Latch circuit 410 has a configuration identical to that of latch circuit 300 a shown in FIG. 3, and latches input signals IN and/IN in response to timing signal φ3.

Output buffer 420 has an inverter 411, a P channel MOS transistor 412 and an N channel MOS transistor 413.

P channel MOS transistor 412 and N channel MOS transistor 413 are connected in series between power supply voltage VCC and ground voltage GND and, from their connection node or a data output node, data DQ is externally transmitted.

P channel MOS transistor 412 has its gate receiving, via inverter 411, an inverted version of input signal IN having been latched by latch circuit 410. N channel MOS transistor 413 has its gate receiving input signal/IN latched by latch circuit 410.

An operation of output circuit 400 is now described.

When timing signal φ3 is at an “H” level, input signals IN and/IN are latched by latch circuit 410 and then output to output buffer 420. At this time, when complementary input signals IN and/IN are at an “H” level and an “L” level, respectively, inverter 411 and the gate of N channel MOS transistor 413 in output buffer 420 receive an “H” level and an “L” level, respectively.

Correspondingly, P channel MOS transistor 412 turns on, and data DQ becomes an “H” level or “1”.

On the other hand, when input signals IN and/IN are at an “L” level and an “H” level, respectively, N channel MOS transistor 413 turns on, and data DQ becomes an “L” level or “0”.

Correspondence between read data from memory array 100 and data DQ may be reversed. For example, it may be configured such that data DQ becomes “0” when P channel MOS transistor 412 is on and it becomes “1” when N channel MOS transistor 413 is on.

Referring to FIG. 5, a timing adjustment circuit 500 generates timing signal φ03 for adjustment of CAS latency. It receives a test signal TM, a clock signal CLK, a read designation signal RT input in response to a data read command, and a read termination signal TERM input in response to a data read termination command, and generates the timing signals φ03.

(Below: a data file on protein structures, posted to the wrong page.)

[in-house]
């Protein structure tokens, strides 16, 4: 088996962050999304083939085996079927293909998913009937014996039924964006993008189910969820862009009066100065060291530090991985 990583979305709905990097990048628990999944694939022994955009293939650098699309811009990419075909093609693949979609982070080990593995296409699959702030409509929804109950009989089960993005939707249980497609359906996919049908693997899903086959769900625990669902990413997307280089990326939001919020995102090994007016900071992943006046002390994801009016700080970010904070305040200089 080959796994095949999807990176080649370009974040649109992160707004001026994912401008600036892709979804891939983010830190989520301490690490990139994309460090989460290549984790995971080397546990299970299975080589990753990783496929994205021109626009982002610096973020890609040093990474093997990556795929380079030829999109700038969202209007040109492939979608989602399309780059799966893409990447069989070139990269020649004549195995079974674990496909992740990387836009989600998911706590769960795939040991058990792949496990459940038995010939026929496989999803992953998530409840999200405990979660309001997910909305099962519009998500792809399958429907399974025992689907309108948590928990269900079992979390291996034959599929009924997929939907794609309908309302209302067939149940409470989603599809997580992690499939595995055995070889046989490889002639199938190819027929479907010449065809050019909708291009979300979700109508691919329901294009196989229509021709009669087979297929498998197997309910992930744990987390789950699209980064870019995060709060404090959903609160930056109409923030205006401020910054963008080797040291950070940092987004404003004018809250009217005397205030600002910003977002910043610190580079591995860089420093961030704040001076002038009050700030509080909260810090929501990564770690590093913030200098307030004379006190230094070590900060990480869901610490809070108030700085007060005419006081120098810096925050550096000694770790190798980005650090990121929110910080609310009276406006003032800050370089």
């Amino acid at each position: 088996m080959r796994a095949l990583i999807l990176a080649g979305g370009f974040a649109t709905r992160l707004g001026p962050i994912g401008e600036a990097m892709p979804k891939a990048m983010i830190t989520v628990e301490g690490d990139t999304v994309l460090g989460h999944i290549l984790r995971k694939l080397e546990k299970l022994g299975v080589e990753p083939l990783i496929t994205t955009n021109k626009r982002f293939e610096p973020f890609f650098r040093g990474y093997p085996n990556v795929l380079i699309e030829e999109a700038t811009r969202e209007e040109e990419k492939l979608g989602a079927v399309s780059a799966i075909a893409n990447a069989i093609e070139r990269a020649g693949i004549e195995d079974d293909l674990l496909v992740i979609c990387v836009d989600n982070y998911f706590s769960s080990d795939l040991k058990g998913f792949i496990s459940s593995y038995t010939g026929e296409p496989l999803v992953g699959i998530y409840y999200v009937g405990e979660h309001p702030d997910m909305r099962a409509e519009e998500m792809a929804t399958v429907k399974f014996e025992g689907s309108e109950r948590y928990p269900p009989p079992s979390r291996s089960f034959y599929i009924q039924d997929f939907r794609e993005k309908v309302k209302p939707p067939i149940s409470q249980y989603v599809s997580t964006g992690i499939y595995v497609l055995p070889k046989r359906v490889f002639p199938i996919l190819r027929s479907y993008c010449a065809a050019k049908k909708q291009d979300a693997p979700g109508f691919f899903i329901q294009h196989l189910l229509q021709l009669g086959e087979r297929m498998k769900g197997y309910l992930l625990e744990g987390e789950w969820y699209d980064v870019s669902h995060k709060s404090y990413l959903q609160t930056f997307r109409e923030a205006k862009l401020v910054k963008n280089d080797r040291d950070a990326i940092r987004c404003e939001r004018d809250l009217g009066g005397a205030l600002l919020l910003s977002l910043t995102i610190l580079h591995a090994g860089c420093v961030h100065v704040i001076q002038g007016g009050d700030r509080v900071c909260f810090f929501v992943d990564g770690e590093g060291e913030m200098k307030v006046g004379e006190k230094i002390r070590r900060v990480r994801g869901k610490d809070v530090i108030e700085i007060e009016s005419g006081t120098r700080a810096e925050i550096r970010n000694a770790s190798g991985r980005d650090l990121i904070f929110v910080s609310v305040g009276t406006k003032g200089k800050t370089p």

Referring to FIG. 6, timing adjustment circuit 500 includes an RT holding circuit 510, an RT signal adjustment circuit 570, a TERM holding circuit 520, a TERM signal adjustment circuit 580, a timing signal generation unit 560, and a clock signal CLKD generation unit 530.

RT holding circuit 510 latches read designation signal RT in response to clock signal CLK, and generates an internal timing signal I0.

TERM holding circuit 520 latches read termination signal TERM in response to clock signal CLK, and generates an internal timing signal I1.

RT signal adjustment circuit 570 adjusts timing of read designation signal RT, and generates internal timing signals I2 and I4.

TERM signal adjustment circuit 580 adjusts timing of read termination signal TERM, and generates internal timing signals I3 and I5.

Clock signal CLKD generation unit 530 is a delay unit which includes serially-connected two inverters 530 a and 530 b and delays the input signal by a prescribed time period before output. Thus, clock signal CLKD is a delayed version of clock signal CLK by the prescribed time period. Other delay units as will be described later have similar configurations, and description thereof will not be repeated.

RT holding circuit 510 latches read designation signal RT sequentially in response to rising and falling of clock signal CLK, and outputs internal timing signal I0 one clock cycle later.

RT holding circuit 510 has latch units 502 a-502 c, an inverter 501 and a NAND circuit 506.

Latch units 502 a-502 c and NAND circuit 506 are connected in series. Latch units 502 a, 502 b and 502 c are connected in series, and they each have an input receiving clock signal CLK and another input receiving clock signal CLK via inverter 501. NAND circuit 506 receives an output signal of latch unit 502 c and clock signal CLKD, and outputs their NAND operation result as internal timing signal I0. Here, clock signal CLKD having clock signal CLK delayed by a prescribed time period is provided to NAND circuit 506 for the purpose of adjusting the timing of the transmitted signal that is delayed by a prescribed time period as is latched by serially-connected latch units 502 a-502 c.

Latch unit 502 a is now described.

Latch unit 502 a latches read designation signal RT in response to clock signal CLK, and outputs a signal of the same polarity.

Latch unit 502 a has a clocked inverter 503 a, an inverter 504 a and a small inverter 505 a.